Already on Common Ground

Being in a Department of English Language and Literature, it is not surprising that most people, both within and outside of academia, assume that I work with English Literature. I do teach English Literature across the syllabus, but my own research as a Critical Theorist asks questions about assumptions held in all disciplines. For that reason, perhaps oddly, I do not have the same ideas about literature that some of the other organisers of this workshop may have: for me, all texts are analysable, and literature is not, for me, ‘richer’ or more ‘complex’ or more ‘creative’ or more ‘powerful’ by definition, even though I know it may be felt or assumed to be so for many readers, academic or otherwise, and in whatever discipline.

Vice-versa, also perhaps oddly, I also therefore read ‘scientific texts’, for instance, in the same way that I read ‘literary’ texts. I am above all interested in how, for me, any language, in any text, brings consequences with it, even when the writers of those texts did not intend this and may not be aware of it at all. Interestingly, this way of reading is often viewed as odd in both the sciences, social sciences and humanities, so that I sit somewhat to one side of all the disciplines while meddling in them all!

To give an example: in my book On Having an Own Child: Reproductive Technologies and the Cultural Construction of Childhood (2008) I considered how despite the large amount of writing on reproductive technologies (such as IVF, ICSI, surrogacy and so on) in a range of disciplines, the one issue almost never addressed is the question of what the child is that is desired through such technologies.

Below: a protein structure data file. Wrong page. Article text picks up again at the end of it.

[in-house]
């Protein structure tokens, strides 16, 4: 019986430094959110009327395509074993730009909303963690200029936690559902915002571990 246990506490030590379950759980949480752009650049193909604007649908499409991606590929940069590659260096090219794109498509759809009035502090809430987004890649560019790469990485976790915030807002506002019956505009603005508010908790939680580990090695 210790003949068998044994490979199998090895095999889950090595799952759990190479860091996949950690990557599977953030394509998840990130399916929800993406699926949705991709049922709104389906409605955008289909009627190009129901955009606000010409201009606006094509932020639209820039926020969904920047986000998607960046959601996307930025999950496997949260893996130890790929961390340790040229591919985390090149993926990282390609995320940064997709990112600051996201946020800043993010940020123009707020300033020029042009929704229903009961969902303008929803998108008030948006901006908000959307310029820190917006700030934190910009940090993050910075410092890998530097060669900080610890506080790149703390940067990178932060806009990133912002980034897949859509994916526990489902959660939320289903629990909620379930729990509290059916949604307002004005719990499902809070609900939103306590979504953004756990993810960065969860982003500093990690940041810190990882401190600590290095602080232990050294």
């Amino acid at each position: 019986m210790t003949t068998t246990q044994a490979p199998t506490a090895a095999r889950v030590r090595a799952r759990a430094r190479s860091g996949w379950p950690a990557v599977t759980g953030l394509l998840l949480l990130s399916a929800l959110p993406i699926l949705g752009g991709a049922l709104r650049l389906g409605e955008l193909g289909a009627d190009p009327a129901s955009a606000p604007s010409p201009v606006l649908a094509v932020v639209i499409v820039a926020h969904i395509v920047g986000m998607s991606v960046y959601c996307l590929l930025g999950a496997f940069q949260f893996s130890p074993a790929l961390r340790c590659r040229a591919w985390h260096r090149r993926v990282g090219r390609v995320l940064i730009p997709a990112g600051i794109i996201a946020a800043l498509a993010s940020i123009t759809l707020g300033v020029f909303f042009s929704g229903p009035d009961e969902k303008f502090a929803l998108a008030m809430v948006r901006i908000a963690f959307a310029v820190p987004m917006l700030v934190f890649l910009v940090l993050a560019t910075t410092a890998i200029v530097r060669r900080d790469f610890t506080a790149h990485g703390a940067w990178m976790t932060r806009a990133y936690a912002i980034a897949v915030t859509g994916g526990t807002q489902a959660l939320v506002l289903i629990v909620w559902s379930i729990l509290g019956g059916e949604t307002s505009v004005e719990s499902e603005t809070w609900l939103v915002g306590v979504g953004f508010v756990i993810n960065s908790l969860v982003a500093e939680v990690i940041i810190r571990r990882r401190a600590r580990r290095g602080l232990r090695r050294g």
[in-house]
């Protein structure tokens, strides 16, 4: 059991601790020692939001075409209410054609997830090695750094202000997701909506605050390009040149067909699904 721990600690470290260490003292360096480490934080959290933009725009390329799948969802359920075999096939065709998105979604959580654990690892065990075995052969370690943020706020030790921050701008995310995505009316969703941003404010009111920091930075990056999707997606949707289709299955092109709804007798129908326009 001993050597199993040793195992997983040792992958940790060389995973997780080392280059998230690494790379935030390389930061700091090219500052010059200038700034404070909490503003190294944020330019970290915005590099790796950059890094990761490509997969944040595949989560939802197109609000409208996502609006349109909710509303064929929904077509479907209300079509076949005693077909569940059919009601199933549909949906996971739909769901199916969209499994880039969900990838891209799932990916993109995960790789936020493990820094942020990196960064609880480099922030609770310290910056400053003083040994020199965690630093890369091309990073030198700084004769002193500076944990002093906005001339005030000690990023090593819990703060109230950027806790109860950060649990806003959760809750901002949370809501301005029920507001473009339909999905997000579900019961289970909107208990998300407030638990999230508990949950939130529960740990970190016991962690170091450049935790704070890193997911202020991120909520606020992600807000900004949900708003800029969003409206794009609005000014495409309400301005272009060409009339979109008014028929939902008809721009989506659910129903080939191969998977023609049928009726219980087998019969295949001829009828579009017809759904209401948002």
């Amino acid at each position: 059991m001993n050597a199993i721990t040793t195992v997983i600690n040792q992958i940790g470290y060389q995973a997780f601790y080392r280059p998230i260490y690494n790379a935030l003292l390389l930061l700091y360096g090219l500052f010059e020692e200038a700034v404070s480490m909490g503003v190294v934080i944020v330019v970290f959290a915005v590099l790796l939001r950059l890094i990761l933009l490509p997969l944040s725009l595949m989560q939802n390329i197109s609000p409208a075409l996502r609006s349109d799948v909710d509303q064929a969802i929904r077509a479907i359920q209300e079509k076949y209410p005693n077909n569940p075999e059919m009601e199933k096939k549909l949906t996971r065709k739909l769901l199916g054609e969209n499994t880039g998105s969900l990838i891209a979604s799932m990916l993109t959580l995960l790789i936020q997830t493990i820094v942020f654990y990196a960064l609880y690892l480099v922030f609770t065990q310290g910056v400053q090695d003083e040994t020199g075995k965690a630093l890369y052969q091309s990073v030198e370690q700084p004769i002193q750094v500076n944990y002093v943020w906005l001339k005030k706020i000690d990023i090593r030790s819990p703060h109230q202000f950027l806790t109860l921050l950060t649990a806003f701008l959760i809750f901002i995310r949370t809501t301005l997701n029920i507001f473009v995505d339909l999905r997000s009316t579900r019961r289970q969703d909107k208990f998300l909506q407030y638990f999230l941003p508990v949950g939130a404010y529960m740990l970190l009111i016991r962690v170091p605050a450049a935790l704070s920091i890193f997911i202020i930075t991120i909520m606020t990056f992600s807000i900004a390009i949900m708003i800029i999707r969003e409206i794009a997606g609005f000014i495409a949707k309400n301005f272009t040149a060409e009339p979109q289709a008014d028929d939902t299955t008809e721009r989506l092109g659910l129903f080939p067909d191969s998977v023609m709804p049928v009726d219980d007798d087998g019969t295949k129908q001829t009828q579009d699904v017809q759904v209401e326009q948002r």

There are books and articles on genetic interventions or ‘designer babies’, but that is not my point. My question is what kind of child are reproductive technologies supposed to produce as opposed to the child of, for instance, adoption or fostering? The common and wide-spread reply is that people want a child ‘of their own’. But what does this mean? Nowadays, the assumption is often that ‘passing on your genes’ makes a child ‘your own’. But even if genetic links are assumed to make children inevitably ones’ ‘own’, then exactly how and why? To examine this issue I consider in the book writings from anthropology, especially on kinship, from psychology and gender studies, from philosophy and ethics and from genetics and medicine and law.

I neither seek to ‘correct’ the definitions in these fields of the child of reproductive technologies, neither do I seek to condemn them. But I do seek to demonstrate that there are many and various views, and that knowing this may help the many people engaged with these technologies, whether as prospective parents or medical professionals or therapists and counsellors, to be able to explore better their hopes for and assumptions about the child that they all seek to produce, and how and why.

Karin Lesnik-Oberstein, Professor of Critical Theory

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